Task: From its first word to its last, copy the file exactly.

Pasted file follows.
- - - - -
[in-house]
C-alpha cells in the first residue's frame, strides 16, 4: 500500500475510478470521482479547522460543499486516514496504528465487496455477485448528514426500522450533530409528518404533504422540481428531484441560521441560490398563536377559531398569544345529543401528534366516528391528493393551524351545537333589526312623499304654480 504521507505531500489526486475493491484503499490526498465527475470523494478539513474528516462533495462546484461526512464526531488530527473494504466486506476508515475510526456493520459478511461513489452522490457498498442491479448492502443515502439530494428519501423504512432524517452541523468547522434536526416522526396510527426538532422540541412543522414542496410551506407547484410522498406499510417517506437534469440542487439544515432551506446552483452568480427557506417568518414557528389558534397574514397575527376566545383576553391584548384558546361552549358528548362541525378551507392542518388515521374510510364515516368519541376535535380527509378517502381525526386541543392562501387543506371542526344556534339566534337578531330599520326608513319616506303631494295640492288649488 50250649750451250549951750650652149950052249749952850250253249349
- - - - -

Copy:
[in-house]
C-alpha cells in the first residue's frame, strides 16, 4: 500500500475510478470521482479547522460543499486516514496504528465487496455477485448528514426500522450533530409528518404533504422540481428531484441560521441560490398563536377559531398569544345529543401528534366516528391528493393551524351545537333589526312623499304654480 504521507505531500489526486475493491484503499490526498465527475470523494478539513474528516462533495462546484461526512464526531488530527473494504466486506476508515475510526456493520459478511461513489452522490457498498442491479448492502443515502439530494428519501423504512432524517452541523468547522434536526416522526396510527426538532422540541412543522414542496410551506407547484410522498406499510417517506437534469440542487439544515432551506446552483452568480427557506417568518414557528389558534397574514397575527376566545383576553391584548384558546361552549358528548362541525378551507392542518388515521374510510364515516368519541376535535380527509378517502381525526386541543392562501387543506371542526344556534339566534337578531330599520326608513319616506303631494295640492288649488 50250649750451250549951750650652149950052249749952850250253249349